Why does unqualified opinion matter?
Graduate student in public policy, University of Chicago
Jakarta, posted: Fri, September 7, 2018 | 10:09 am
Earlier this year, Governor Anies Baswedan was delighted to announce that the Jakarta administration had been granted an unqualified opinion (WTP) for its 2017 financial report by the Supreme Audit Agency (BPK). A week later, it was President Joko “Jokowi” Widodo who publicly stated the central government had also obtained a similarly “clean” bill for its consolidated financial report.
Despite the difference in hierarchy and size of government, they both seemed to be equally satisfied. It was an improvement for Jakarta after several years of qualified opinion (WDP) — a level below WTP — under the previous leadership. As for President Jokowi, the WTP was not unprecedented. The central government had also received the same opinion the year before, but still, it was quite a feat for there is no guarantee that once an entity gets a WTP from the BPK, it will continue to do so the following period.
In part, a WTP is seen as a proxy for good governance, but for most public office holders it is appealing because of its ability to provide political leverage: Better audit results indicate better governance that, in turn, may deserve higher trust from taxpayers. It is not surprising Governor Anies and President Jokowi flaunted the good endorsement from BPK auditors. In fact, dozens of ministers, agency heads and local leaders who have gotten WTPs have also shown off their “good and clean” records.
Notwithstanding the annual endorsement, some may wonder if having a seal of WTP actually matters. To taxpayers, in particular, the question is whether a WTP necessarily means there has not been any wasteful government spending or corruption.
A WTP simply implies that the BPK’s auditors have audited a government entity’s financial report and found fairly presented information, adequate disclosures, effective internal control and compliance with governmental accounting standards. They also check whether recommendations and findings as noted in the preceding year’s auditor’s report, if any, have been followed up on and addressed accordingly.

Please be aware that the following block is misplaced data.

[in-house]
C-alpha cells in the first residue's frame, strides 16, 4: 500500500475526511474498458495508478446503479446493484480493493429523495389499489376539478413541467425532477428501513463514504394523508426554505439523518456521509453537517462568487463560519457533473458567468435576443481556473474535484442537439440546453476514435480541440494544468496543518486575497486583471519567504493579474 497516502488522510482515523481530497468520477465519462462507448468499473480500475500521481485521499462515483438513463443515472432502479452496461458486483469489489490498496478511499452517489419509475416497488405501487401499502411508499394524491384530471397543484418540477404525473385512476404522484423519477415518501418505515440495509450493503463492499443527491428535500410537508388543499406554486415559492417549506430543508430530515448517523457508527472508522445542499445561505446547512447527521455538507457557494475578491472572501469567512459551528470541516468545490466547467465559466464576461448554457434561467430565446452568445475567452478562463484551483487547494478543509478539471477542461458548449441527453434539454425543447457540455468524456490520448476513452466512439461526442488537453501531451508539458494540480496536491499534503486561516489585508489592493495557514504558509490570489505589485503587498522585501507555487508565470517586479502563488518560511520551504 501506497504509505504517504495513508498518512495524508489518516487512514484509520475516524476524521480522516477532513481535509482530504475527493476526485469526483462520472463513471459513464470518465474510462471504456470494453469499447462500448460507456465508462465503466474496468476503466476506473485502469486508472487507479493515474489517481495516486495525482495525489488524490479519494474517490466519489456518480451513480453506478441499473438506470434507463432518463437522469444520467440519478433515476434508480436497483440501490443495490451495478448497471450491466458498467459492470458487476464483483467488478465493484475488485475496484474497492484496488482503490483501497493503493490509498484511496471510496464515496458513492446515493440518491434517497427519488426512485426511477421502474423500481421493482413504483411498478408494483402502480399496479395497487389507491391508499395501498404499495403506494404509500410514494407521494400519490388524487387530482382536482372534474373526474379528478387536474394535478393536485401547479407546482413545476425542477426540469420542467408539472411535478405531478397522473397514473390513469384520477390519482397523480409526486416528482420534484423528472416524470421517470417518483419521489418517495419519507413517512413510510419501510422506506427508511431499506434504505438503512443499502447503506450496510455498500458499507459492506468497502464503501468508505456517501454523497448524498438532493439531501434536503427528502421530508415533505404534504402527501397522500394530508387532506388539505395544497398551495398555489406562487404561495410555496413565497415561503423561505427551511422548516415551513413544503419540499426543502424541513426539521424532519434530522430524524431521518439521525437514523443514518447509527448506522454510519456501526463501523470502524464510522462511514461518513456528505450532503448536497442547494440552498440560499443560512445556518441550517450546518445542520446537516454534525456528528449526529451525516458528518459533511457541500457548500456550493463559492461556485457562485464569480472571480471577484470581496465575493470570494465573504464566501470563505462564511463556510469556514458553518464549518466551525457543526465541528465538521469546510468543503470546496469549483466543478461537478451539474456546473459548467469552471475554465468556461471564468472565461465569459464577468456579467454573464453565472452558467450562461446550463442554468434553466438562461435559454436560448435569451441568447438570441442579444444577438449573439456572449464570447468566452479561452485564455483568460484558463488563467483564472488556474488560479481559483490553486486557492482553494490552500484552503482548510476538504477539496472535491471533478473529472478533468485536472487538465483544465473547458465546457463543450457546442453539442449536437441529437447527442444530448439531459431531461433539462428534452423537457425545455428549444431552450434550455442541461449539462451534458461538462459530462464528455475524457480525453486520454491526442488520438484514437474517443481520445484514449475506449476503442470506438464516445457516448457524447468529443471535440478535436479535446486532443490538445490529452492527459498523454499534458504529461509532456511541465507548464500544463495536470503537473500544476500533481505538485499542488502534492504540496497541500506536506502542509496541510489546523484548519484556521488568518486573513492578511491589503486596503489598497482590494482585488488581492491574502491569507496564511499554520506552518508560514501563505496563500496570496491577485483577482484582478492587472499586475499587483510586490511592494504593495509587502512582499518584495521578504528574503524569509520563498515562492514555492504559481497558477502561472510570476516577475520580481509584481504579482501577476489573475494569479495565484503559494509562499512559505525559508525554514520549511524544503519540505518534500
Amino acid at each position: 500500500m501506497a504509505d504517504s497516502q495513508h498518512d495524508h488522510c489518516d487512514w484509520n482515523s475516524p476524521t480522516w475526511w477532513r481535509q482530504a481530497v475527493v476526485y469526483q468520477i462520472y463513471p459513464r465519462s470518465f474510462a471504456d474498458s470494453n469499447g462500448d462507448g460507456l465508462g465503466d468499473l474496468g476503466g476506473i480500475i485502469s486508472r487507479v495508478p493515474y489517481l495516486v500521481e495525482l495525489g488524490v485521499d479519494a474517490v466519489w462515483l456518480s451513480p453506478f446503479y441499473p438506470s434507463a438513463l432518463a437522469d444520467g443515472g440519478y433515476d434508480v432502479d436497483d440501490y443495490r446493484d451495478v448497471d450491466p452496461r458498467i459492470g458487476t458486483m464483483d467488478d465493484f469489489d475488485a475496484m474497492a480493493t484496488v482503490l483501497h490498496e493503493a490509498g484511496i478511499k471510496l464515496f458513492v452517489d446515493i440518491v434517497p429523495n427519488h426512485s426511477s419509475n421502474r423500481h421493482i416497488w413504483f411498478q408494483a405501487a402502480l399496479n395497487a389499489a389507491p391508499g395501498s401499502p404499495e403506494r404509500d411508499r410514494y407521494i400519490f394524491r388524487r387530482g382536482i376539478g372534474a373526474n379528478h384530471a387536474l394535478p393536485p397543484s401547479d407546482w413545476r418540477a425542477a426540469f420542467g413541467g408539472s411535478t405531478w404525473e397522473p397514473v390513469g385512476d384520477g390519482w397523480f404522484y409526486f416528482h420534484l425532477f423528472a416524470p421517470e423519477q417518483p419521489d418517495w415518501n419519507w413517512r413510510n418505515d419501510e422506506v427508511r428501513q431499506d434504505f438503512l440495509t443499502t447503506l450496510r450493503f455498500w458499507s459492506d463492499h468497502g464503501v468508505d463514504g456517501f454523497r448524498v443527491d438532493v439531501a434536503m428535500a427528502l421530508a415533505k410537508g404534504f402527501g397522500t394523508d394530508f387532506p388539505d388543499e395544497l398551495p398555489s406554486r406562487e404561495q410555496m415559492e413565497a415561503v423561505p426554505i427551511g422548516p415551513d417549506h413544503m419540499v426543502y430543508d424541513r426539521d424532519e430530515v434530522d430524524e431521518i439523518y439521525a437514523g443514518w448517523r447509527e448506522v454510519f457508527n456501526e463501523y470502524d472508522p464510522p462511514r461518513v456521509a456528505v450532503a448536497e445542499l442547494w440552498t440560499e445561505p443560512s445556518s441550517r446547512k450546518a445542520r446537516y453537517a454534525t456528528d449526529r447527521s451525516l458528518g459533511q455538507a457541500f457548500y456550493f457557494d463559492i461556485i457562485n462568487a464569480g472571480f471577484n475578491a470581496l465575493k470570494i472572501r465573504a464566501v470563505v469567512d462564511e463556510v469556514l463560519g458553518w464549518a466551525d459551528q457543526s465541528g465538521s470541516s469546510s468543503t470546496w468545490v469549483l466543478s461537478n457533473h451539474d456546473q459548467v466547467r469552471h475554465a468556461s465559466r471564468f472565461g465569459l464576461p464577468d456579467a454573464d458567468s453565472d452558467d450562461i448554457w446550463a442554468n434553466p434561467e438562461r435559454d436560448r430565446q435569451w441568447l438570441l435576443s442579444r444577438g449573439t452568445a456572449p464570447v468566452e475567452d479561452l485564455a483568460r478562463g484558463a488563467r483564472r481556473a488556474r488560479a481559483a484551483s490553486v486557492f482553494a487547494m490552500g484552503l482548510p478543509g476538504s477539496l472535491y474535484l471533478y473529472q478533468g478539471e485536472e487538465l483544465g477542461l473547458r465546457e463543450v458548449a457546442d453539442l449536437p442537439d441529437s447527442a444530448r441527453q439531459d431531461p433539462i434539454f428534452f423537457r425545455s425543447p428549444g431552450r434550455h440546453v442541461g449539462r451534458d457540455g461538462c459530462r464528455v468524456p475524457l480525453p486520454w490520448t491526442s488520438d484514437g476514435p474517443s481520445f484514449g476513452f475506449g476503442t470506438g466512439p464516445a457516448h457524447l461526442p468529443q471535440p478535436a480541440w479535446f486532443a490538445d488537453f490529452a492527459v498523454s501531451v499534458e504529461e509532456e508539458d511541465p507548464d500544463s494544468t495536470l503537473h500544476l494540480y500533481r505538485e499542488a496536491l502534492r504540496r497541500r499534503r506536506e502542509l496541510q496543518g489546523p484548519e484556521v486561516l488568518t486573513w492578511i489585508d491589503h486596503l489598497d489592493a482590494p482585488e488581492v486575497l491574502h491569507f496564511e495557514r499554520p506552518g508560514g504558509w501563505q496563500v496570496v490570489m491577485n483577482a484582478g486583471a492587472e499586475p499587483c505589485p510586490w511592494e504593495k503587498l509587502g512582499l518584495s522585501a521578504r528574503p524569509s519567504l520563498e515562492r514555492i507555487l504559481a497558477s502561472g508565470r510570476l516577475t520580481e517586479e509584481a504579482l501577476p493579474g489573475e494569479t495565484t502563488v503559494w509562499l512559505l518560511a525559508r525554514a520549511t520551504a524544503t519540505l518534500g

In auditing and producing a final report, the auditors follow certain rules, auditing standards and the code of ethics. An auditor’s opinion is the most notable part of the report, in which four measures are used to indicate an audit outcome: WTP, WDP, adverse and disclaimer opinions.
Besides the regular financial audit, however, the BPK also undertakes what is called performance as well as investigative audits. A performance audit seeks to evaluate an institution’s ability to spend a program’s budget effectively and efficiently, while an investigative audit thoroughly examines specific government activities in response to some findings or allegations.
BPK semiannual reports from 2015 to 2017 explain that it conducted performance and investigative audits of around 280 and 330 objects, respectively, every year. These were carried out at national and local levels. The
performance audits focused on prioritized sectors such as education, health care and bureaucracy reform, whereas the investigative audits covered more diverse issues.
It is apparent that both audits were done selectively on only a limited number of objects, unlike the financial (general) audits that were done on all government entities (more than 600 objects annually).
A WTP is simply a product of regular financial audits that do not probe budget inefficiencies, let alone irregularities. It is still possible for a government entity to achieve a WTP even when corruption occurs, so long as spending is in accord with the approved budget and reporting complies with accounting standards.
Throughout 2018, the Corruption Eradication Commission (KPK) caught a number of governors and regents for alleged corruption — some of them belonged to an office that had previously been granted a WTP by the BPK. Hence, thinking of a WTP as validation of the absence of inefficiencies and corruption is a
This is not to say that a WTP is worthless, nonetheless. Without a WTP, a financial report will bear doubts among its users. A WTP gives assurance on the overall quality of financial reporting so that the top management in government can use it as a basis for making budgetary or even strategic decisions. As importantly, external stakeholders can consult the audited report with higher confidence — no more garbage in, garbage out.
A WTP does matter, and public institutions ought to have it. However, rather than an endpoint or the final goal, one should see it as a beginning of better governance in the public sector.
The writer teaches public sector accounting at the department of economics and business at the University of Indonesia (UI) in Depok. The views expressed are his own.